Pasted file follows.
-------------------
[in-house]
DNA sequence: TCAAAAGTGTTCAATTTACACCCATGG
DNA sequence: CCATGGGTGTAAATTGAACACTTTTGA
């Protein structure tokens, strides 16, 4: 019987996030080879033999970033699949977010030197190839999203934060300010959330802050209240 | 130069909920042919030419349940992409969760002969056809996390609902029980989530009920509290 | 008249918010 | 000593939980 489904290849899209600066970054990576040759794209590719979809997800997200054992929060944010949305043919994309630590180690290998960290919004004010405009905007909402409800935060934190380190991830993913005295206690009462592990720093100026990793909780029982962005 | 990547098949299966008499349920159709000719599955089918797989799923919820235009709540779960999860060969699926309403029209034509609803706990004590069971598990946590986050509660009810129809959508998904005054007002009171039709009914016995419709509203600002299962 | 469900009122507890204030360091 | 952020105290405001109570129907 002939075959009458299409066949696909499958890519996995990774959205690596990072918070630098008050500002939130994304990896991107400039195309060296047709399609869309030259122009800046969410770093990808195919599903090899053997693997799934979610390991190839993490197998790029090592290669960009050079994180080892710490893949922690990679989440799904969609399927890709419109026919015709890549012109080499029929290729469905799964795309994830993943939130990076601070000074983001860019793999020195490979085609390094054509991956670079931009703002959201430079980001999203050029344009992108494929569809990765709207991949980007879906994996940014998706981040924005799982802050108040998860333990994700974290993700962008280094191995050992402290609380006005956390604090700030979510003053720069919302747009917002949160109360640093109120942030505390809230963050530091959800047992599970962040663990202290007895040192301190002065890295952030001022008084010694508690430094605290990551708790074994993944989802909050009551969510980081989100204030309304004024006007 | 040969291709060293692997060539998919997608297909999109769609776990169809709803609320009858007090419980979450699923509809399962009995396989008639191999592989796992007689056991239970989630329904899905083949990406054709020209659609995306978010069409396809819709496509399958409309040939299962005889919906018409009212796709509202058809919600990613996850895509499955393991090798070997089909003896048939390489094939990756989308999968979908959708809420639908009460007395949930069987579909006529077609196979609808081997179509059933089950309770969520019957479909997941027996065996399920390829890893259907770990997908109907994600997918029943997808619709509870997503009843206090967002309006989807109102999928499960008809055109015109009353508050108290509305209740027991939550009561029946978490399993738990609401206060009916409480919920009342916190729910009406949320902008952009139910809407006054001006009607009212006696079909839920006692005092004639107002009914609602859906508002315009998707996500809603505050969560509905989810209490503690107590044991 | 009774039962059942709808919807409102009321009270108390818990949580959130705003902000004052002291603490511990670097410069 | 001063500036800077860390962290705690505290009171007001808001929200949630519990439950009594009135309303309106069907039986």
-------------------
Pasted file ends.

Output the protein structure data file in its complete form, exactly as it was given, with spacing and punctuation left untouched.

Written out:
[in-house]
DNA sequence: TCAAAAGTGTTCAATTTACACCCATGG
DNA sequence: CCATGGGTGTAAATTGAACACTTTTGA
């Protein structure tokens, strides 16, 4: 019987996030080879033999970033699949977010030197190839999203934060300010959330802050209240 | 130069909920042919030419349940992409969760002969056809996390609902029980989530009920509290 | 008249918010 | 000593939980 489904290849899209600066970054990576040759794209590719979809997800997200054992929060944010949305043919994309630590180690290998960290919004004010405009905007909402409800935060934190380190991830993913005295206690009462592990720093100026990793909780029982962005 | 990547098949299966008499349920159709000719599955089918797989799923919820235009709540779960999860060969699926309403029209034509609803706990004590069971598990946590986050509660009810129809959508998904005054007002009171039709009914016995419709509203600002299962 | 469900009122507890204030360091 | 952020105290405001109570129907 002939075959009458299409066949696909499958890519996995990774959205690596990072918070630098008050500002939130994304990896991107400039195309060296047709399609869309030259122009800046969410770093990808195919599903090899053997693997799934979610390991190839993490197998790029090592290669960009050079994180080892710490893949922690990679989440799904969609399927890709419109026919015709890549012109080499029929290729469905799964795309994830993943939130990076601070000074983001860019793999020195490979085609390094054509991956670079931009703002959201430079980001999203050029344009992108494929569809990765709207991949980007879906994996940014998706981040924005799982802050108040998860333990994700974290993700962008280094191995050992402290609380006005956390604090700030979510003053720069919302747009917002949160109360640093109120942030505390809230963050530091959800047992599970962040663990202290007895040192301190002065890295952030001022008084010694508690430094605290990551708790074994993944989802909050009551969510980081989100204030309304004024006007 | 040969291709060293692997060539998919997608297909999109769609776990169809709803609320009858007090419980979450699923509809399962009995396989008639191999592989796992007689056991239970989630329904899905083949990406054709020209659609995306978010069409396809819709496509399958409309040939299962005889919906018409009212796709509202058809919600990613996850895509499955393991090798070997089909003896048939390489094939990756989308999968979908959708809420639908009460007395949930069987579909006529077609196979609808081997179509059933089950309770969520019957479909997941027996065996399920390829890893259907770990997908109907994600997918029943997808619709509870997503009843206090967002309006989807109102999928499960008809055109015109009353508050108290509305209740027991939550009561029946978490399993738990609401206060009916409480919920009342916190729910009406949320902008952009139910809407006054001006009607009212006696079909839920006692005092004639107002009914609602859906508002315009998707996500809603505050969560509905989810209490503690107590044991 | 009774039962059942709808919807409102009321009270108390818990949580959130705003902000004052002291603490511990670097410069 | 001063500036800077860390962290705690505290009171007001808001929200949630519990439950009594009135309303309106069907039986």